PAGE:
I’m continuing to make my way through the backlog of photos which have been sent to me over the last year or so and have uploaded some new additions to the 1970s Gallery on the main Broadland Memories website.
I’ve now turned my attention to a few small batches of photographs of the Norfolk Broads taken during the 1980s by various contributors. These are all prepared and ready to go, I just need to set aside some time to sit down and get the captions written, but hopefully they will appear on the website next week. There are, as usual, some interesting images amongst the new additions, but the photograph on the right caught my eye as it clearly shows some of the many relics from the Second World War which are to be found throughout Broadland. Showing the moorings upstream of Ludham Bridge and taken in 1981 by Bill Cooper, on the left you can see the remains of a spigot mortar emplacement which was part of a range of defences built to protect the bridge in the event of an enemy invasion. (The boat alongside was Silver Light 4 from Herbert Woods by the way). An identical spigot mortar emplacement stood on the opposite bank beside the old drainage mill seen above.
In 1940, the threat of a German invasion of Great Britain was believed to be a very real possibility and the country needed the means to defend itself … cue images of bumbling old men being equipped with broom handles and pitch forks à la Dad’s Army! Although there was initially a distinct lack of weaponry, much of which was apparently outdated anyway, some serious defences seem to have been built around the UK in quite a short space of time. The rivers of the Norfolk Broads were a natural stop line which enemy tanks would be unable to cross. Consequently, all of the bridges were heavily defended to the point that chambers were fitted to them to hold explosives which could be used to destroy the bridge should the other defences fail. The chambers on Ludham Bridge were still visible up until it was demolished in the early 1960s.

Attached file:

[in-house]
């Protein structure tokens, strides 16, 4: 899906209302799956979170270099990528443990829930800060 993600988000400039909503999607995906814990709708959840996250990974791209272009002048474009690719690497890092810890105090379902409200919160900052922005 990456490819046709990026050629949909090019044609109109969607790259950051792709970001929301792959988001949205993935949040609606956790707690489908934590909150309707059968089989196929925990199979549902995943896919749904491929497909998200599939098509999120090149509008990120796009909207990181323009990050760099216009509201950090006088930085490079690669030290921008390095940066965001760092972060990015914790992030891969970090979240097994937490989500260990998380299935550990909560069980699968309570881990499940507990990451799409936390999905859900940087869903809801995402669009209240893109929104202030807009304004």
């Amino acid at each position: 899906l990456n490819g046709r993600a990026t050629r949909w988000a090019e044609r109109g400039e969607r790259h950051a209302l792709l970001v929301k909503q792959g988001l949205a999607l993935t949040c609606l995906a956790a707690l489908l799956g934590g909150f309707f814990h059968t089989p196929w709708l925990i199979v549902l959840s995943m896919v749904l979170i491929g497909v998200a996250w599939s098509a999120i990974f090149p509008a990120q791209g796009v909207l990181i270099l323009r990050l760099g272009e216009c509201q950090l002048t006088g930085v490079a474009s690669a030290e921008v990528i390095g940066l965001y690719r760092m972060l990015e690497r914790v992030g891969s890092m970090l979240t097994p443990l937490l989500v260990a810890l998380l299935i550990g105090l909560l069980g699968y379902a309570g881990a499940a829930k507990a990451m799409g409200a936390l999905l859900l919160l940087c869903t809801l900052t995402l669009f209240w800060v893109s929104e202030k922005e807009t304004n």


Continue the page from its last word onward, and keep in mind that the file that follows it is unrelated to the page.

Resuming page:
There are a number of pillboxes still to be found near Broadland bridges and, indeed, the old drainage mill seen in Bill’s photograph at Ludham bridge was itself strengthened and converted into a two storey pillbox, the lower storey windows still showing how they were adapted as gun ports. Beside the entrance to the mill is a blast wall and alongside that is the second spigot mortar base. The photograph on the left is from the Imperial War Museum collection and illustrates what the two at Ludham would probably have looked like. This was a Blacker Bombard, 29mm spigot mortar which was intended for short range use and was developed as an anti-tank weapon. Other defences at Ludham Bridge included “flame fougasses”, devices which could be remotely detonated and would project burning liquid (petrol) at a target, and the field opposite Ludham Bridge boatyard is rumoured to have been the site of an Allen Williams turet ( a rotating, metal pillbox built over a pit).
It’s fascinating that these relics of WW2 remain if you know where to look for them and I really must stop by and have a poke around with my camera when I next visit Ludham. The spigot mortar base seen on the left hand bank in Bill’s photo was left in situ when the moorings were upgraded, although it is now buried deeper with a little fenced surround to stop people tripping over it! There is an interesting page on further evidence of WW2 around the village on the Ludham Community Archive website including the bridge defences and the old airbase: http://www.ludhamarchive.org.uk/ww2.htm